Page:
Some wrestlers will always need a gimmick. The Rock can get by as an exaggerated version of himself - he's got personality. Mick Foley has used gimmicks, but he's popular because of Mick, not Mankind or Dude Love. But think about Al Snow, for instance: if that guy didn't have Head, where would he be? He's a great fighter, but never got over with the crowds until he got an angle. One guy who made it through his entire career without any gimmick other than himself was the Beast from the East, Bam Bam Bigelow.
Pro wrestling isn't a career that pulls in a lot of short guys, but even among those behemoths, Bam Bam Bigelow was a "big" wrestler. He stood 6'3" and weighed 360 lbs., so he was always one of the bulky fighters - never one of the completely ripped, muscular steroid freaks. But his size belied the fact that he was incredibly fast. He was probably the most agile big guy to ever wrestle, even edging out sometime-partner Big Van Vader. At his prime, the guy could bench press 600 lbs. and run the 100-yard dash in 11 seconds. This is hardly one of the man-mountains you see lumbering around the ring; he could outpace his opponents just as easily as he could out-punch them.
Jakks only has a limited number of bodies they use for their wrestling figures, but they definitely picked the right one for Bam Bam. Yes, he's got a keg instead of a six-pack, but this is still obviously not a guy you'd want to get in a brawl with.
The face is where they really differentiate their figures, and this is a very good, though not great, likeness. His cheeks are a bit fatter than they were in his prime, and his beard is pretty full, here - it was more stubble than beard back then, but Jakks always has trouble with that. However, they got a lot right, too. The look on his face is great, and even the wrinkles on the back of his head are in place. His mouth is open slightly, revealing a missing tooth - Andre the Giant knocked it out when he stepped on Bigelow's head in a match at Madison Square Garden.
Articulation is standard for the WWE figures: ankles, knees, hips, waist, hands, wrists, elbows, shoulders and neck. The neck is a balljoint, but his head is so big and his neck so thick that the paint can get scratched. His shoulders are a unique design, more like Black Widow's hips than actual balljoints - they're tapered and organic, rather than spherical. It really helps him look right. Oddly, both of Bam Bam's hands are sculpted to be open: most wrestling figures have at least one fist. Is he getting into a slap fight?
The paint is where this figure really nails the likeness. Bigelow wore one style of costume for the majority of his career, so if came out wrong, it'd be easy to spot.
It's a black body with red and yellow flames running vertically on the legs and chest, providing a really sharp contrast. It's not 100% accurate, though, because his back is solid black - the real suit had flames back there, as well. Why did they skip on the back-burners? Maybe because so much of the paint budget was going to Bigelow's famous tattoos. He's got an eagle and a panther on his right arm, a gryphon and a sun on his left and that huge, complex flame pattern on his big bald head. That one's a bit too symmetrical and should come back over his ears a bit more, but overall his ink has been presented well.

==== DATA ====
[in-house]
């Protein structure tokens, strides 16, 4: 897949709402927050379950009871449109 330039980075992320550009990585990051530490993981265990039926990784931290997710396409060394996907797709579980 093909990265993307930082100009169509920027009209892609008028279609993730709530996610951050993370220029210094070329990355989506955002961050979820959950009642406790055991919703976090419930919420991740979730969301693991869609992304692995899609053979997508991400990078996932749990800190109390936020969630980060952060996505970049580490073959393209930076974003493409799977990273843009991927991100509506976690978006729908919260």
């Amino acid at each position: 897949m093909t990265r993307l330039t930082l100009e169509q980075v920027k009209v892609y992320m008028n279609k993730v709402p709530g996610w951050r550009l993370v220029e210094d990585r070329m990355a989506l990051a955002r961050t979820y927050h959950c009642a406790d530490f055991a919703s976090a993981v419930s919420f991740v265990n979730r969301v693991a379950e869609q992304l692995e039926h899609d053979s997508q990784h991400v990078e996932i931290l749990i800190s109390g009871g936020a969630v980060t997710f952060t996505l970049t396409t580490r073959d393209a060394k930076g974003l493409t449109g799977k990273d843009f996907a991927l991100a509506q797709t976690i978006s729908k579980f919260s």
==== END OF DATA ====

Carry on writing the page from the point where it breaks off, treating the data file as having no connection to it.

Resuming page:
Beginning with Classic Superstars Series 9, all the figures will come with a reproduction WrestleMania ticket. BBB gets, of all things, the original WrestleMania, which was way before his time. Bam Bam's biggest WrestleMania role was when he headlined WM XI facing off against former NFL linebacker Lawrence Taylor. If anyone's thinking about passing this ticket off as real sports memorabilia, forget it - it's been redesigned with the WWE logo instead of the WWF. Collect all 22 commemorative tickets and you can send away for a free figure featuring a never-before-released version of a Classic Superstar.
Any high-flying wrestler takes a lot of damage to the body over the years, and big guys feel it even faster. Considering how willing he was to launch himself off the turnbuckles, it's surprising that Bigelow's held up as well as he has. He's had a lot of surgeries, but he's not one of those ex-wrestlers who chomps down pills to get through the day. In 2000, he rescued several children from a burning house, suffering second-degree burns over 40% of his body, but maintained that he just did what anybody would have done. Now he's helping the fledgling American Combat Wrestling promotion grow, trying to make sure the young guys just getting into pro wrestling have an easier time of it than he did. Bam Bam Bigelow is a great guy, a great wrestler and a great, recognizable choice for Classic Superstars.
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